Teens Aren't Smoking as Much, Instead Texting and Driving

Joe Weinlick
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A new study published by the Centers for Disease Control and Prevention show some interesting trends in teenage behavior. A recent National Risk Behavior Survey involving 13,000 American high school students monitored risky behaviors such as texting and driving, smoking, drinking, drug use and sexual activity. One risky behavior that seems to be losing popularity is smoking, but another one is taking its place, texting and driving.

Last year, 15.7 percent of teens reported having smoked a cigarette within the last 30 days. That number compares favorably with previous results: 21.9 percent of teens reported having smoked a cigarette in 2003, and 18.1 percent reported so in 2011. The continual decline in teen smoking can be attributed to increased federal, state and local taxes on cigarettes, bans on public smoking and widespread public information campaigns. This is good news, because cigarettes remain the number one cause of preventable disease in America.

These numbers don't tell the whole story, unfortunately. The decline in teen smoking can really only be attributed to cigarette use. The Food and Drug Administration does not regulate cigars, which face fewer taxes and can be marketed with fruit and candy flavors. More students report using smokeless tobacco as well, with 8.8 percent reporting having used products such as moist snuff. This number is up from 7.7 percent in 2011. In addition, e-cigarette usage is on the rise.The CDC reported that 10 percent of high schoolers had tried an electronic cigarette in 2012, up from 4.7 percent in 2011. Electronic cigarettes are perceived to be less harmful than regular ones, but they still contain addictive nicotine and other harmful chemicals.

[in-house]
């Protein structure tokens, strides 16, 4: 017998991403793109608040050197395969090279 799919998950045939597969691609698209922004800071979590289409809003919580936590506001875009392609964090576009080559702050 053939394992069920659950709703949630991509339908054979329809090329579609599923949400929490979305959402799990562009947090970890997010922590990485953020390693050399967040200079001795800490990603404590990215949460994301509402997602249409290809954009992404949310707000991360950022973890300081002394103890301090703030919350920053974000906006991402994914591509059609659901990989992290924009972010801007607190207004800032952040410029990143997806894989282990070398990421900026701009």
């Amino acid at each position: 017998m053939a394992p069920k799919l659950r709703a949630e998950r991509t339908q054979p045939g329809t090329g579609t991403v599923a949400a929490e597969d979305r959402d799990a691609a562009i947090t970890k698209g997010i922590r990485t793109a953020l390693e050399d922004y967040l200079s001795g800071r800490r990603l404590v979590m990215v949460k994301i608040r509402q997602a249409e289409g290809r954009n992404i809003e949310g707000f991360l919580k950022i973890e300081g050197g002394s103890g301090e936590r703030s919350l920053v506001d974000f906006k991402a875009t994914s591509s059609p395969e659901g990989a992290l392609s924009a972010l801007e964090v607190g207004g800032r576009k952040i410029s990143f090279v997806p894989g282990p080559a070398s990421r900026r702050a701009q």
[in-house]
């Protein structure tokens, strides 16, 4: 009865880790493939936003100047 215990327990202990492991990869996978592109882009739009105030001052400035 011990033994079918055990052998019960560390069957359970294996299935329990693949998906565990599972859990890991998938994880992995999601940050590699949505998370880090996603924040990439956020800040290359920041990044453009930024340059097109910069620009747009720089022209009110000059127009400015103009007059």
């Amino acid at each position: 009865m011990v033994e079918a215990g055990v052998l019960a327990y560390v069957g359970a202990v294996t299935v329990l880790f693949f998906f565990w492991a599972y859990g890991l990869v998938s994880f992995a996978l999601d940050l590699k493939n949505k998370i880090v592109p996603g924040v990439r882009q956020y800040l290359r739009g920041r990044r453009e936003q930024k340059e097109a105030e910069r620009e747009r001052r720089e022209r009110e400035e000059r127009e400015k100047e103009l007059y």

As for texting and driving, the numbers are concerning. South Dakota had the highest percentage, 61.3%, of teen drivers who admitted to texting or emailing while behind the wheel. Massachusetts had the lowest percentage of 32.3%, but that's still a staggering 1 in 3 teens. This is the first year that the texting and driving question has been asked in the survey.

In February, the Senate passed Bill SB 211, making texting while driving a primary offense and using a handheld cell phone while driving a secondary offense. While many states have passed laws banning texting or cell phone use while driving, the fact is many people continue to engage in these behaviors, with often tragic consequences. A study conducted by Virginia Tech shows that texting and driving multiplies the risk of a car crash 23 times, making it more dangerous than driving under the influence of alcohol or marijuana. "Texting while driving has become a major hazard on our... roads," says Governor Earl Ray Tomblin of West Virginia. "Frankly, too many people have died, and too many have already been seriously injured due to the distracted driving caused by cell phone use, including texting."

The results of the Risk Behavior Survey do show a general upward trend in risky behavior despite the concerns over texting and driving. "Overall, young people have more healthy behavior than they did 20 years ago," says Dr. Stephanie Zaza, who oversaw the study at the CDC. Stricter laws and more awareness of the issue will hopefully lead to a downward trend by the time the next national survey is administered.

(Photo courtesy of imagerymajestic at FreeDigitalPhotos.net)


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